Jesus Speaks with Authority!

Pastor Jim Kniseley presented this sermon at Resurrection on February 1, 2015, the Fourth Sunday after Epiphany.  The text is Mark 1:21-28.

 

Dear Friends in Christ,

 

For a few minutes this morning weÕre going to be talking about what happened in the synagogue at Capernaum on a Sabbath Morning almost 2,000 years.  Several years ago I visited Capernaum and saw what is left of that synagogue.  There are no walls standing.  All thatÕs left now is the floor that has been uncovered by archaeologists.  Our tour guide also pointed out the nearby trace of a house where Simon Peter lived and where Jesus probably stayed.  We have to guess about how many  of JesusÕ recently called disciples were present at worship.  What we do know is that Mark reveals some truths for us that show why Jesus is so very much out of the ordinary.

 

When Jesus taught, the people were astounded because he seemed to have this special authority, not like the scribes.  What was different about his teaching?  Scribes and other leaders were good at quoting scriptures, such as the sayings of Moses or the prophets like Isaiah or the Exodus Story.  Jesus said it differently.  He used phrases like this: But I say to you.  The rabbis encouraged people to believe in God.  Jesus said, Believe in God, believe also in me.  We also know that this way of speaking got Jesus in real trouble with the religious leaders of his day.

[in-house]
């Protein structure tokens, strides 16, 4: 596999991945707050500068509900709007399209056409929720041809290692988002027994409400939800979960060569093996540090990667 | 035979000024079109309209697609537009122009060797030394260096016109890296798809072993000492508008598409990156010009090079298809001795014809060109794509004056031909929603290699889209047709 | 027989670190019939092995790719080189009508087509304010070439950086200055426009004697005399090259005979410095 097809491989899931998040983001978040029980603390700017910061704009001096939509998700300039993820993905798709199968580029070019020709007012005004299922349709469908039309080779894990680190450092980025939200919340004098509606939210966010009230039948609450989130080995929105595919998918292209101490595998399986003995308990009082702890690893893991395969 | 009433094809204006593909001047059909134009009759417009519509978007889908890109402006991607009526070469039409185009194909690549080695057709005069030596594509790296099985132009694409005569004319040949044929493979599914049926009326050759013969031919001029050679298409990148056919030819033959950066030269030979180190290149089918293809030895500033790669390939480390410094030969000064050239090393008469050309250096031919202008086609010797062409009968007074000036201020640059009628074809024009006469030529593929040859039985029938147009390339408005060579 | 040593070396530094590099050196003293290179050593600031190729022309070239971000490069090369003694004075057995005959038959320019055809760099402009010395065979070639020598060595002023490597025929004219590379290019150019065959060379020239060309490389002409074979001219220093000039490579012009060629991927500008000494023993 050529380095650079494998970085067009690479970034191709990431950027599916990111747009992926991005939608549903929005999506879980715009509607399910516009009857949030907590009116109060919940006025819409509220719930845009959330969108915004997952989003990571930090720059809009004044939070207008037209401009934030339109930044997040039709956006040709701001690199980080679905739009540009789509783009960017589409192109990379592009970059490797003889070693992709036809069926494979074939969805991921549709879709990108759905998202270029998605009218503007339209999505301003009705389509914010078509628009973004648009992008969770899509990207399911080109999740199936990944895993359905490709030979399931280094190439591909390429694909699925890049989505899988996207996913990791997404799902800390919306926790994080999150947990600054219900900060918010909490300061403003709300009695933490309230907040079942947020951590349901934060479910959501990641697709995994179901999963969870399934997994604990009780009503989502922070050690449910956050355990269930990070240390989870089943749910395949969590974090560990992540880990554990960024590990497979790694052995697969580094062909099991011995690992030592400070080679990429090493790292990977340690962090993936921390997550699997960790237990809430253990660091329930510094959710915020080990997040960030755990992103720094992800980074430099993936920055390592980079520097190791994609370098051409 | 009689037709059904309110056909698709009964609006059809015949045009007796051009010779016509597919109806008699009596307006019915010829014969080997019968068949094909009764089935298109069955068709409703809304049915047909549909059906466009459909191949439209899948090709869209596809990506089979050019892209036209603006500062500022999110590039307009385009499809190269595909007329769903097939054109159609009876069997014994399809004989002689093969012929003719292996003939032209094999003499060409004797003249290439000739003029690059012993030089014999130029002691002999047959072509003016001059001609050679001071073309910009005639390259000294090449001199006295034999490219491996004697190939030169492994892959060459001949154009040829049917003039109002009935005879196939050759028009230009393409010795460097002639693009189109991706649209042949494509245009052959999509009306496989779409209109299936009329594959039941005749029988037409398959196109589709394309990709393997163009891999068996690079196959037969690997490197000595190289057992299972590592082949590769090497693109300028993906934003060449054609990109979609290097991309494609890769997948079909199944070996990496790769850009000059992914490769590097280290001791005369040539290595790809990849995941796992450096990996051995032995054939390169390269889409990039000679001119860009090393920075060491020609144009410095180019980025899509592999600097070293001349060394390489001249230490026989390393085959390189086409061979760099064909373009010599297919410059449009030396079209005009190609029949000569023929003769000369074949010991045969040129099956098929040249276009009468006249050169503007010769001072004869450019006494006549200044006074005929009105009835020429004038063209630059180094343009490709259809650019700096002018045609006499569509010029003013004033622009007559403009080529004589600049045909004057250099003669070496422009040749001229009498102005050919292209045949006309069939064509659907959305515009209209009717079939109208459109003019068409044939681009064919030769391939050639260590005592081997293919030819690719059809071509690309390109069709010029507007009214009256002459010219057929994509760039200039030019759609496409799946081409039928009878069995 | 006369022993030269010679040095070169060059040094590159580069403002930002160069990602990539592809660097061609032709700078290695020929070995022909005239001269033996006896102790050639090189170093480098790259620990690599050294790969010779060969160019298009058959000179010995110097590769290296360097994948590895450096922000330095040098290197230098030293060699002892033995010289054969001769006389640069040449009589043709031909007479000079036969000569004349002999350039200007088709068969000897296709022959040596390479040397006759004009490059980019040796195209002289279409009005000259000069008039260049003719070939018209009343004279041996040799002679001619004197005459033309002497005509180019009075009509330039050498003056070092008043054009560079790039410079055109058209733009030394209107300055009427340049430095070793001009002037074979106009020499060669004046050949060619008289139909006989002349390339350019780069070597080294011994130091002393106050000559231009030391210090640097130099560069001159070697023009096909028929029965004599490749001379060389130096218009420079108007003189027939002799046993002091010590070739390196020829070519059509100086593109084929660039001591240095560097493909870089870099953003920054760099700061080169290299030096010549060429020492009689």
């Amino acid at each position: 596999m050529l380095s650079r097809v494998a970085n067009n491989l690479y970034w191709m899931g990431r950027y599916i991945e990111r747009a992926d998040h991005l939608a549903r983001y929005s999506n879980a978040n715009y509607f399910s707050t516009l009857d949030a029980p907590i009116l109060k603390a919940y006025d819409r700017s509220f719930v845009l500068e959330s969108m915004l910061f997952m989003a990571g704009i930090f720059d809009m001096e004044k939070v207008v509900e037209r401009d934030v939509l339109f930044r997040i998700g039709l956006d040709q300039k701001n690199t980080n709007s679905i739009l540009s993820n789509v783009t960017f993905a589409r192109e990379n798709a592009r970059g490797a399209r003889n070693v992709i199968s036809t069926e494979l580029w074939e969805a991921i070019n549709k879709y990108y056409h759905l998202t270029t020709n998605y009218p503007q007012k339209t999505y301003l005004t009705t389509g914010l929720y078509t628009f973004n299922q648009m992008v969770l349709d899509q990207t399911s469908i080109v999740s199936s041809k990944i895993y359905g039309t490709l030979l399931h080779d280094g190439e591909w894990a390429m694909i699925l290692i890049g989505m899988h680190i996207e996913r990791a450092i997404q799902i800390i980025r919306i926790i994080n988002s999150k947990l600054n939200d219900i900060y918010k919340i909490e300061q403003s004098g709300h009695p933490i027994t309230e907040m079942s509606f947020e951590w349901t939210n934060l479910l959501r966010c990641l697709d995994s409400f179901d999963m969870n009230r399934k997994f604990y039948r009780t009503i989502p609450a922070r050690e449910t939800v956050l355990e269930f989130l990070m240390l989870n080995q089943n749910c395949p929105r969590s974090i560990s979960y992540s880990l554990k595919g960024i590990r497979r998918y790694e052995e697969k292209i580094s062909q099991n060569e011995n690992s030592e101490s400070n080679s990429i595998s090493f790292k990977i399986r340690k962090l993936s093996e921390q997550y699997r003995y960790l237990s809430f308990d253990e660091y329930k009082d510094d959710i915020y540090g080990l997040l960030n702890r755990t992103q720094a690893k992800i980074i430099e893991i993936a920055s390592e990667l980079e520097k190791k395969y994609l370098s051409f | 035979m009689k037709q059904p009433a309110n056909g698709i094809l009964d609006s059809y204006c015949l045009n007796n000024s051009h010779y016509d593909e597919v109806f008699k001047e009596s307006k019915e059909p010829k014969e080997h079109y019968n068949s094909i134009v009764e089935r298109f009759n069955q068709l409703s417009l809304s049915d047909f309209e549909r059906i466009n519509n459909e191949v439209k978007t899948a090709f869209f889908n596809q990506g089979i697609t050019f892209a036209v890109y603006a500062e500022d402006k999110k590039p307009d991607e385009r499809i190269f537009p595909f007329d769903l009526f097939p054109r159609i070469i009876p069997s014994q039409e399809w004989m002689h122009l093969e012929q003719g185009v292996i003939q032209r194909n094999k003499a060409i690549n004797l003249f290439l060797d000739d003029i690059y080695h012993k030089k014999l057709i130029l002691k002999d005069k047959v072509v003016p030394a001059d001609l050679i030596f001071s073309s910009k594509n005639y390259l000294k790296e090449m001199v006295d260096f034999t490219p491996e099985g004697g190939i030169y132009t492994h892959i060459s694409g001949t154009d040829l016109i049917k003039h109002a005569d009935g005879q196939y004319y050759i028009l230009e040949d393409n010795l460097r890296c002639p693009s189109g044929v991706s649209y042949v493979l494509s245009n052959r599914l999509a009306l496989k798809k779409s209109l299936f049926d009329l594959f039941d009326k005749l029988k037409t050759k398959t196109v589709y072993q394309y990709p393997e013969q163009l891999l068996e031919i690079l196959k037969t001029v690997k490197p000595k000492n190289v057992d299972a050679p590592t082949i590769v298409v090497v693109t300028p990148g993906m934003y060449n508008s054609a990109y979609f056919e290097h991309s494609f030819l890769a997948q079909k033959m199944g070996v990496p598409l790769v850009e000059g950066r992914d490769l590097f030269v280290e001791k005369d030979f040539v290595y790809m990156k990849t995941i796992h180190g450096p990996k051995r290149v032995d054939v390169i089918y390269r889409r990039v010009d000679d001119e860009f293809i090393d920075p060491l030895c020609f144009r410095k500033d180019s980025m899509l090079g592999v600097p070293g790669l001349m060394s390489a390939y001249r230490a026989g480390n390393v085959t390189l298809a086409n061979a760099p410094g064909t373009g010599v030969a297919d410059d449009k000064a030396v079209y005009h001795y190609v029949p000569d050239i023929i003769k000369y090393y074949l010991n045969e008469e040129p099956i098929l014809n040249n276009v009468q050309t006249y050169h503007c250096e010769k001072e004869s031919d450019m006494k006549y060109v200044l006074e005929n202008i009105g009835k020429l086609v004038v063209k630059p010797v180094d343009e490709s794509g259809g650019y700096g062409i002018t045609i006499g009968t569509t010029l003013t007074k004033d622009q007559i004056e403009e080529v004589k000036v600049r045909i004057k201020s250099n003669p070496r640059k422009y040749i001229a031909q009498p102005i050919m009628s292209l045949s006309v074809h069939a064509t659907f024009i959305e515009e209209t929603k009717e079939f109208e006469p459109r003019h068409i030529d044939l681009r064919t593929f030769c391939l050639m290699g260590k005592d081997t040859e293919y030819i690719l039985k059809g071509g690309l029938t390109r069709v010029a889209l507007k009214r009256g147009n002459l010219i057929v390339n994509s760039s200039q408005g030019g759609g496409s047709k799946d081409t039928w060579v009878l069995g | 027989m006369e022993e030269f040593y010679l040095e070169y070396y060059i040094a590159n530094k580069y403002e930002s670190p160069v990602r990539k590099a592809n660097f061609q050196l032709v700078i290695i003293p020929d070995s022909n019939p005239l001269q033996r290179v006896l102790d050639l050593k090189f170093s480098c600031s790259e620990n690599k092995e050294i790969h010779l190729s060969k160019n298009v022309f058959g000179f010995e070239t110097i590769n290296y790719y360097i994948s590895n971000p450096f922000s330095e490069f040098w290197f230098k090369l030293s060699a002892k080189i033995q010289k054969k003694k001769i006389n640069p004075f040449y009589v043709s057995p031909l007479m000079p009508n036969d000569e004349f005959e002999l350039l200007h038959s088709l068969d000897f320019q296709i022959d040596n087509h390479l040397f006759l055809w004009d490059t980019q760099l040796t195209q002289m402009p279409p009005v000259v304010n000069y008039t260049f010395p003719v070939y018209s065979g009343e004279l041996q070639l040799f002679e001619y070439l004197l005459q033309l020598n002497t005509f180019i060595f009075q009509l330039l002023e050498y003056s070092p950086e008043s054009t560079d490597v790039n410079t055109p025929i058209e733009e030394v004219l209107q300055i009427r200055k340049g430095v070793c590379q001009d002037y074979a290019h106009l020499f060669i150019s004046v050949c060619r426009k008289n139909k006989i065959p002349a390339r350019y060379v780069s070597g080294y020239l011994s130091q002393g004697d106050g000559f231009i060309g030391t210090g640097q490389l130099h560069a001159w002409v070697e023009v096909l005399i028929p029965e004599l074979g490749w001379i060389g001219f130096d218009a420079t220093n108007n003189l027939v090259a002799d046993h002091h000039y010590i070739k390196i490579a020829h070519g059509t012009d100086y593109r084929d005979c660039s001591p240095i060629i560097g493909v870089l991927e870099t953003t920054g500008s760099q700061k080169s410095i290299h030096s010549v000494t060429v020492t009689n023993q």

When Jesus taught, it was radical, it something new.  It was a breath of fresh air.  He moved from talking about God in the past so much as talking about God in the present. 

 

Then it happened; the incident.  Mark says a man with an unclean spirit cried out, what have you to do with us, Jesus of Nazareth?  Have you come to destroy us?  I know who you are, the Holy One of God.

 

Who is this man who challenged Jesus so violently that day?  Probably heÕs not an outsider, but a regular attender.  Whatever his affliction, Mark does not tie it to a sickness, but to an evil spirit.  Again we can only speculate.  ItÕs interesting that in the Gospel of Mark it is the demons that recognize who Jesus is, always before others. We may not know the details of this manÕs affliction or what caused it, but we can surely understand that he  was out of control and his affliction was taking over his rational self.

And Jesus does something that truly takes GodÕs power and miracles from just being in the past to being very much in the present.  He says be silent, and come out of him!  Mark tells us the unclean spirit came out of him.

 

And so we have the reaction of the people: They were all amazedÉWhat is this?  A new teaching – with authority!  He commands even the unclean spirits, and they obey him.

 

Can we update this story to today?  Are there any situations in the church that come to mind?  In every congregation IÕve been a part of as member or pastor, IÕve witnessed someone behave in a way that is similar to that man in the synagogue.  In our day we have greater understanding of what can cause some of those inappropriate behaviors.  Unfortunately the church generally doesnÕt do a very good job in helping folks like this.  We feel very uncomfortable confronting someone or suggesting help. We feel uncomfortable even talking about it.   We donÕt want to label someone as ill.  So our practice is to look the other way.  What do you think Jesus would have us do when a member of our community needs help?